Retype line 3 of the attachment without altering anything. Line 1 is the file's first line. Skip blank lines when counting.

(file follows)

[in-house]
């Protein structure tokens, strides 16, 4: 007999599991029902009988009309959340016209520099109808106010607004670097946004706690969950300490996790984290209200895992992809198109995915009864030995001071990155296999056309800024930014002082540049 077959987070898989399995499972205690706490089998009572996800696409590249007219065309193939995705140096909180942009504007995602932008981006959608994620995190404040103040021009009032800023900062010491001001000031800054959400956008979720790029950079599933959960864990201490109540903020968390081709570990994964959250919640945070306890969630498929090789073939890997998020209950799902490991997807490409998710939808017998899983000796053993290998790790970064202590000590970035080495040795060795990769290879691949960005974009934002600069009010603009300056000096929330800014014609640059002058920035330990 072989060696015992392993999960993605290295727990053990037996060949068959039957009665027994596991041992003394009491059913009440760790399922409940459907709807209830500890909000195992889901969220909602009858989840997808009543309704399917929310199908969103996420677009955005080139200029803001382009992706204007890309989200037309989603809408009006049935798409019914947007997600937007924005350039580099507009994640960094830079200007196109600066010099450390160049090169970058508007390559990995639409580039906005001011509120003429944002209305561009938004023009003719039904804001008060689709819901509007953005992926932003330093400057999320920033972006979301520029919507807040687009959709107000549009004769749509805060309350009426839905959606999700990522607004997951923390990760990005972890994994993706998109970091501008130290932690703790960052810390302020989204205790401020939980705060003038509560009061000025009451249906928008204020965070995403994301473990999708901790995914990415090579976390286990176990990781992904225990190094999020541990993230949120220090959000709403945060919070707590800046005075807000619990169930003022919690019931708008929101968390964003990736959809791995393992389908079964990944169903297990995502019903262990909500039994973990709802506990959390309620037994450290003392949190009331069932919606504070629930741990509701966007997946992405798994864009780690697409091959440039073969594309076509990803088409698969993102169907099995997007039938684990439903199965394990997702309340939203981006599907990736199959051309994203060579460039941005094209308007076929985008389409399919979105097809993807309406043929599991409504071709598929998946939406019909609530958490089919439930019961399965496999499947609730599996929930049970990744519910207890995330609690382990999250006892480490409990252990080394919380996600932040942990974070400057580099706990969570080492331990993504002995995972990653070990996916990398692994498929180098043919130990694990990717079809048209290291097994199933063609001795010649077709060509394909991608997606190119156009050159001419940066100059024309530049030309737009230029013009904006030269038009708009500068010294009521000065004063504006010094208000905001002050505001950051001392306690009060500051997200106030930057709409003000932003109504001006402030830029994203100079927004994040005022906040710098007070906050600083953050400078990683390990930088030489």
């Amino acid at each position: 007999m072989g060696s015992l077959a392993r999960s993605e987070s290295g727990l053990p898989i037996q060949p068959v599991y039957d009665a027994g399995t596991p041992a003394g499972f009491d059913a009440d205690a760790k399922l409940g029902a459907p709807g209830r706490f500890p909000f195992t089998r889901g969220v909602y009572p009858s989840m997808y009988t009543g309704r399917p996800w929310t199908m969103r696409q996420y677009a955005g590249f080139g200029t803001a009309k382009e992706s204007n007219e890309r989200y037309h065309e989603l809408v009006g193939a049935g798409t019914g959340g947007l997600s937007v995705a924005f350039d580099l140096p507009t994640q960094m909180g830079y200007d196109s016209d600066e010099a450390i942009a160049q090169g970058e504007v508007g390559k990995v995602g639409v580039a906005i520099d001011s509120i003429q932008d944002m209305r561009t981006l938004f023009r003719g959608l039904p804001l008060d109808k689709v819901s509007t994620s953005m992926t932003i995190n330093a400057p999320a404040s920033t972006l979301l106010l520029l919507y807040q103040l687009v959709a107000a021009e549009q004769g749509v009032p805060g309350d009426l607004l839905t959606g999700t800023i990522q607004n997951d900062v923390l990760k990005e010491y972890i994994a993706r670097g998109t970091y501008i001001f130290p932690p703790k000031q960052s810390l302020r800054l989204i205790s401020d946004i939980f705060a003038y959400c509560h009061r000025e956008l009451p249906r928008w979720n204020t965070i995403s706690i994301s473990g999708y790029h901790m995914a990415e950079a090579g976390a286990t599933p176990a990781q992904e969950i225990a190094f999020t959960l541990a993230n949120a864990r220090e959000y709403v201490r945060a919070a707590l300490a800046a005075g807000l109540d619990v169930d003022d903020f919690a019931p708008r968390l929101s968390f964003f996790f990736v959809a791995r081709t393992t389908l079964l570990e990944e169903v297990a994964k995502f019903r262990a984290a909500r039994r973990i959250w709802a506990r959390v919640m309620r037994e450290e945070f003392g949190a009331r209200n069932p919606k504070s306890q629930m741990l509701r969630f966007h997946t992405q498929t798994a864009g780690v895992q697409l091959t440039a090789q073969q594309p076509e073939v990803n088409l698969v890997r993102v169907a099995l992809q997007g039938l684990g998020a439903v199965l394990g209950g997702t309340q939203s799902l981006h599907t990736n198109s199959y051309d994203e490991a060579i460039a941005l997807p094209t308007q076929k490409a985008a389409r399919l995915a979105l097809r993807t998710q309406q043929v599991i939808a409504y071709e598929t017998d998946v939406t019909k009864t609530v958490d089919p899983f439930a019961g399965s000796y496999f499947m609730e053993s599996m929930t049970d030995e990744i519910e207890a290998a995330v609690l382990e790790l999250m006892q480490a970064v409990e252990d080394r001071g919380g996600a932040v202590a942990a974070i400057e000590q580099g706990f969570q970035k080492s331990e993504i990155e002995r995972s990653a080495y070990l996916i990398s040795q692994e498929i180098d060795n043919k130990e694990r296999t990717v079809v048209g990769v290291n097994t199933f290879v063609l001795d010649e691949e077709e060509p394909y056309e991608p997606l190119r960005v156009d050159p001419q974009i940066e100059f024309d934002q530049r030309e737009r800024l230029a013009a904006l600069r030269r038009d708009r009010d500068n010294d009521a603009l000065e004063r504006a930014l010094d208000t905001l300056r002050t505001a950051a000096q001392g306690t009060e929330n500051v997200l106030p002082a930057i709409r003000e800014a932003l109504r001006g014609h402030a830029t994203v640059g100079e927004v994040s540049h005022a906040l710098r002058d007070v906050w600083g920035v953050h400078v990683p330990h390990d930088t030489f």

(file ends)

């Amino acid at each position: 007999m072989g060696s015992l077959a392993r999960s993605e987070s290295g727990l053990p898989i037996q060949p068959v599991y039957d009665a027994g399995t596991p041992a003394g499972f009491d059913a009440d205690a760790k399922l409940g029902a459907p709807g209830r706490f500890p909000f195992t089998r889901g969220v909602y009572p009858s989840m997808y009988t009543g309704r399917p996800w929310t199908m969103r696409q996420y677009a955005g590249f080139g200029t803001a009309k382009e992706s204007n007219e890309r989200y037309h065309e989603l809408v009006g193939a049935g798409t019914g959340g947007l997600s937007v995705a924005f350039d580099l140096p507009t994640q960094m909180g830079y200007d196109s016209d600066e010099a450390i942009a160049q090169g970058e504007v508007g390559k990995v995602g639409v580039a906005i520099d001011s509120i003429q932008d944002m209305r561009t981006l938004f023009r003719g959608l039904p804001l008060d109808k689709v819901s509007t994620s953005m992926t932003i995190n330093a400057p999320a404040s920033t972006l979301l106010l520029l919507y807040q103040l687009v959709a107000a021009e549009q004769g749509v009032p805060g309350d009426l607004l839905t959606g999700t800023i990522q607004n997951d900062v923390l990760k990005e010491y972890i994994a993706r670097g998109t970091y501008i001001f130290p932690p703790k000031q960052s810390l302020r800054l989204i205790s401020d946004i939980f705060a003038y959400c509560h009061r000025e956008l009451p249906r928008w979720n204020t965070i995403s706690i994301s473990g999708y790029h901790m995914a990415e950079a090579g976390a286990t599933p176990a990781q992904e969950i225990a190094f999020t959960l541990a993230n949120a864990r220090e959000y709403v201490r945060a919070a707590l300490a800046a005075g807000l109540d619990v169930d003022d903020f919690a019931p708008r968390l929101s968390f964003f996790f990736v959809a791995r081709t393992t389908l079964l570990e990944e169903v297990a994964k995502f019903r262990a984290a909500r039994r973990i959250w709802a506990r959390v919640m309620r037994e450290e945070f003392g949190a009331r209200n069932p919606k504070s306890q629930m741990l509701r969630f966007h997946t992405q498929t798994a864009g780690v895992q697409l091959t440039a090789q073969q594309p076509e073939v990803n088409l698969v890997r993102v169907a099995l992809q997007g039938l684990g998020a439903v199965l394990g209950g997702t309340q939203s799902l981006h599907t990736n198109s199959y051309d994203e490991a060579i460039a941005l997807p094209t308007q076929k490409a985008a389409r399919l995915a979105l097809r993807t998710q309406q043929v599991i939808a409504y071709e598929t017998d998946v939406t019909k009864t609530v958490d089919p899983f439930a019961g399965s000796y496999f499947m609730e053993s599996m929930t049970d030995e990744i519910e207890a290998a995330v609690l382990e790790l999250m006892q480490a970064v409990e252990d080394r001071g919380g996600a932040v202590a942990a974070i400057e000590q580099g706990f969570q970035k080492s331990e993504i990155e002995r995972s990653a080495y070990l996916i990398s040795q692994e498929i180098d060795n043919k130990e694990r296999t990717v079809v048209g990769v290291n097994t199933f290879v063609l001795d010649e691949e077709e060509p394909y056309e991608p997606l190119r960005v156009d050159p001419q974009i940066e100059f024309d934002q530049r030309e737009r800024l230029a013009a904006l600069r030269r038009d708009r009010d500068n010294d009521a603009l000065e004063r504006a930014l010094d208000t905001l300056r002050t505001a950051a000096q001392g306690t009060e929330n500051v997200l106030p002082a930057i709409r003000e800014a932003l109504r001006g014609h402030a830029t994203v640059g100079e927004v994040s540049h005022a906040l710098r002058d007070v906050w600083g920035v953050h400078v990683p330990h390990d930088t030489f």